Setup AD Authentication in vCenter 5 Virtual Appliance

Okay, so I’ve setup a vCenter 5 virtual appliance and want to tie it into Active Directory (AD) – now what?!  I searched around and couldn’t find a quick-and-easy “here’s what to do”, so after figuring it out, here’s what I did (hope it helps!).

VMware has a helpful reference at

First, there are plenty of references around how to setup AD access.  I setup a service account specifically for vCenter in my AD, then used the account credentials along with the FQDN in the appliance web interface (Authentication -> Active Directory).  BTW, in case you’ve forgotten how to get to your virtual appliance’s web interface, it’s http://<your vCenter IP>:5480 (it’ll redirect you to a secure self-signed page).  Don’t forget that when you enable AD on the appliance, you have to restart the appliance (easily accomplished by going to System -> Reboot).

After you have AD access, log into your vSphere Client (going to your vCenter appliance) and select your root-level item (logging in as the root account at this point).  Click on the Permissions tab and right-click, then click on the “Add Permission…” link, then add your username and/or AD group with the appropriate permissions.

After doing this, things were good – I can sign-in to vCenter using my AD credentials without a problem!

Hope the above helps!  Until next time…

Fixing an LVM in Ubuntu

WARNING: There are steps, references, commands and/or instructions in this article that can be very dangerous to your filesystem and possibly cause irreversible damage to your data.  You are responsible for maintaining your data – use these commands only after you fully understand the implications of what they do and you’re comfortable and competent.  Any damage resulting from using any of these commands or guidance of this article is fully your responsibility – I can’t be responsible for your data.  By continuing, you agree to release the author, the hosting service for this site, anybody posting comments to this site, your dog, etc. free from liability should any damage occur, whether accidental or intentional.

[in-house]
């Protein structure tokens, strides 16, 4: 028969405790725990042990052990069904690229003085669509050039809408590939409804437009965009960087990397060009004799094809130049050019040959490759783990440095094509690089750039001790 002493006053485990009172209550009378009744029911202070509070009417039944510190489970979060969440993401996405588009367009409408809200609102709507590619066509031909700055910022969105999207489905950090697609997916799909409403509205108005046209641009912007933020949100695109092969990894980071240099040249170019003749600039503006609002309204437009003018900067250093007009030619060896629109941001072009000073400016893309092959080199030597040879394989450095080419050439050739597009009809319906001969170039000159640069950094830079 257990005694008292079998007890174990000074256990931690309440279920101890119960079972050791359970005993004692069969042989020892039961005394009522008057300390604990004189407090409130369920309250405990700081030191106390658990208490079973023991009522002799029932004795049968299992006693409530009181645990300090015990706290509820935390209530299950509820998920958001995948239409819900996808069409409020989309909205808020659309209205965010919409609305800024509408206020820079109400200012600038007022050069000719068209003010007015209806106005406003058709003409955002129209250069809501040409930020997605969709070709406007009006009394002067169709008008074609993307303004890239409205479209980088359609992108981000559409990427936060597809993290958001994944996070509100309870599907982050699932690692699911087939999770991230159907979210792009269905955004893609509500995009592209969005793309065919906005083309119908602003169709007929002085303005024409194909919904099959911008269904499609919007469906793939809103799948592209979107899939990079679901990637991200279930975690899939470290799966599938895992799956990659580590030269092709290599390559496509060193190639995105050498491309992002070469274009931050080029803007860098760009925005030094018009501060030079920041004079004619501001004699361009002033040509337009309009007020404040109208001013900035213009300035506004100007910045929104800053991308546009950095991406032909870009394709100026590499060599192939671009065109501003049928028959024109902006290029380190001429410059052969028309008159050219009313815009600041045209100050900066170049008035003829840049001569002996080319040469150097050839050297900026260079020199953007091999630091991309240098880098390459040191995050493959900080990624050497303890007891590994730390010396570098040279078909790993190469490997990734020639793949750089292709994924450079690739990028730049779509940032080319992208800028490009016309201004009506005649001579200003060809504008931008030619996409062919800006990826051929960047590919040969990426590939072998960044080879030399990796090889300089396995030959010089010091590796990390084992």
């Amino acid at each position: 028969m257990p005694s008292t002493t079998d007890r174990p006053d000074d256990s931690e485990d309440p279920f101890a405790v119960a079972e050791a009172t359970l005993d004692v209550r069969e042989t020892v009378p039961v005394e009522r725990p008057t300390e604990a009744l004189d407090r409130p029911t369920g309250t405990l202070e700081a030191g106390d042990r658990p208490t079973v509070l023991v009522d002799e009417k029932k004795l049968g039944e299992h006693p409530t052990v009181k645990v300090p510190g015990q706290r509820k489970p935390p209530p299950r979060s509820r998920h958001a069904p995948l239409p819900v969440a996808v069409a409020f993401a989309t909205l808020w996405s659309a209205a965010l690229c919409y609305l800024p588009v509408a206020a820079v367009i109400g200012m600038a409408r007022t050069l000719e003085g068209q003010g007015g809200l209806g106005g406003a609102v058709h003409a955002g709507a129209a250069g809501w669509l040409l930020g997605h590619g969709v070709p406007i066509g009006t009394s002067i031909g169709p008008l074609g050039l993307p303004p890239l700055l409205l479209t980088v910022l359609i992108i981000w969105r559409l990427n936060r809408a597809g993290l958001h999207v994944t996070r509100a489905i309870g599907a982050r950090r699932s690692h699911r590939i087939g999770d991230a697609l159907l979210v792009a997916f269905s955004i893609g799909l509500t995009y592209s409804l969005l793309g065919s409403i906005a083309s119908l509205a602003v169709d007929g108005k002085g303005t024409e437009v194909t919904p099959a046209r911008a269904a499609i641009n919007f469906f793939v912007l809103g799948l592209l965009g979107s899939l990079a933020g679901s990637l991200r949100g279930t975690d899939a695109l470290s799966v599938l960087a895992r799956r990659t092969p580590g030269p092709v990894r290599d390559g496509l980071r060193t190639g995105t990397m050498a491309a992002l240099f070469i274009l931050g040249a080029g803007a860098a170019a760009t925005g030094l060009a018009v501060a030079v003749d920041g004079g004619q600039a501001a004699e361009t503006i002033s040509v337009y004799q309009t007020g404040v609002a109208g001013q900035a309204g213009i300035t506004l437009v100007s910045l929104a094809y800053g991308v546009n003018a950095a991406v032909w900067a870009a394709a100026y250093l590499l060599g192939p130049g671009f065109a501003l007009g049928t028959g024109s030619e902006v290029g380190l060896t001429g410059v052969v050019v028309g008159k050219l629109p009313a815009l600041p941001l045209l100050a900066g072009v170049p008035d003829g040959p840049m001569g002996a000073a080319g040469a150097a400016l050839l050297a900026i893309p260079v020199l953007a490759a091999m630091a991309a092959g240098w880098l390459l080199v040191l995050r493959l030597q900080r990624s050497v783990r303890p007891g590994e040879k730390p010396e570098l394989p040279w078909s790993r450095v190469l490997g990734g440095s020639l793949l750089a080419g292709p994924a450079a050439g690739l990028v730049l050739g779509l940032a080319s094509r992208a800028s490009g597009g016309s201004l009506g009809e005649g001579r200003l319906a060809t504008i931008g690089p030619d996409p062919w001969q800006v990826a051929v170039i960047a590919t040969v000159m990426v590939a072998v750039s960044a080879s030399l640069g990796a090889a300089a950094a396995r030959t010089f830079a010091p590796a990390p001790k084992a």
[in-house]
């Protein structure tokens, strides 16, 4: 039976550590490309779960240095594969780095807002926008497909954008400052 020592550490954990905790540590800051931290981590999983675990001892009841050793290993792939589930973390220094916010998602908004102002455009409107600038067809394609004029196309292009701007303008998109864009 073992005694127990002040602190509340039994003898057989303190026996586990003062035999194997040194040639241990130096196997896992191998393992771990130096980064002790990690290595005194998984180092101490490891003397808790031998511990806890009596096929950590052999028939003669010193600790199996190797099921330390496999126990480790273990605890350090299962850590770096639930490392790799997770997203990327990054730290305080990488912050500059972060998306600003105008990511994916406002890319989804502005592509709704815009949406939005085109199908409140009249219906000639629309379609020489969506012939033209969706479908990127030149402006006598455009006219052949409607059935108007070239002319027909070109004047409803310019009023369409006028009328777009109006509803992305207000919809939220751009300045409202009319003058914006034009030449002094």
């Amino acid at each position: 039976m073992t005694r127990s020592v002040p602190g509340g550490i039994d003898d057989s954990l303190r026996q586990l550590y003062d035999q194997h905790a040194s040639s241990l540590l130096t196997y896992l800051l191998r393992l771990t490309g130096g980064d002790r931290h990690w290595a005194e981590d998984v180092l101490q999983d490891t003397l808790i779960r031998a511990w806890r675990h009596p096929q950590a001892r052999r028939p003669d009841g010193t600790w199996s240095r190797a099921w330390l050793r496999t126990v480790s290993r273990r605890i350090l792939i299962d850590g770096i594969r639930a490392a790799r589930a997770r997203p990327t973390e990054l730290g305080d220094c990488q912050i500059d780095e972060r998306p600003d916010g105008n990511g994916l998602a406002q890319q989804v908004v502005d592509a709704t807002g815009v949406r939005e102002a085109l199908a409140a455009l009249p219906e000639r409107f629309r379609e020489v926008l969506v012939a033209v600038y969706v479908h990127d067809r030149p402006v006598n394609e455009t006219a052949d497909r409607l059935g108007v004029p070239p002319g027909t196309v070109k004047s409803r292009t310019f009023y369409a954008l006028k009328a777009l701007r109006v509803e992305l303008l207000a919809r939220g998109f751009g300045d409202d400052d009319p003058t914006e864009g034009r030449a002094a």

I use Ubuntu quite a bit and have recently started using LVM on an internal FTP/TFTP/SCP “drop box” of sorts. The reason for LVM is that I needed to dynamically “grow” the amount of disk space available for the server (it was full). Being a VM, it’s easy to carve out another virtual disk and assign it to the VM. LVM takes over from there…

This is all fine-and-dandy if your storage is stable, however we ran into an issue where storage was oversubscribed and completely full on the SAN. This particular server was running on a NetApp SAN and the volumes ended up being taken offline. This happened automatically on the SAN. After freeing up some space for the remaining volumes, I brought the volumes back up. Either this process itself or having me shutdown the VM (I hadn’t noticed that the storage was gone at the point I shut the VM down) resulted in a corrupted filesystem.

Upon trying to boot the server back up, I was presented with a BusyBox screen and several error messages indicating that the filesystem was messed up. I received a message like “Target filesystem doesn’t have /sbin/init” on the screen (with the BusyBox prompt).

Here’s what I did to fix the filesystem and restore the system to full functionality, and a lesson I learned.

To restore the system:

  1. Download the SystemRescueCd ISO (
  2. Create a new virtual disk (for copying data that I couldn’t live without to) and assign this to the VM
  3. Mount the ISO in the VM on startup and boot off of the CD
  4. Setup the networking (assign an IP address, default gateway, etc.)
  5. SSH into the server
  6. Check the LVM for filesystem errors
    1. e2fsck -n /dev/mapper/<LVM name>
    2. If it shows errors, you might want to continue to fix these errors (if possible)
  7. Mount the old LVM
    1. mkdir /mnt/t (t for temp, or whatever directory name you desire)
    2. mount /dev/mapper/<LVM name> /mnt/t
  8. Create a partition on and format the new virtual disk
    1. Plenty of resources on this – Google for the filesystem you’re wanting to use (ext2, ext3, ext4, etc.)
  9. Mount the virtual disk
    1. mkdir /mnt/n (n for new – again, whatever you want)
    2. mount /dev/sdc1 /mnt/n
  10. Copy data that I couldn’t live without from the old partition to the new one (so from /mnt/t to /mnt/n)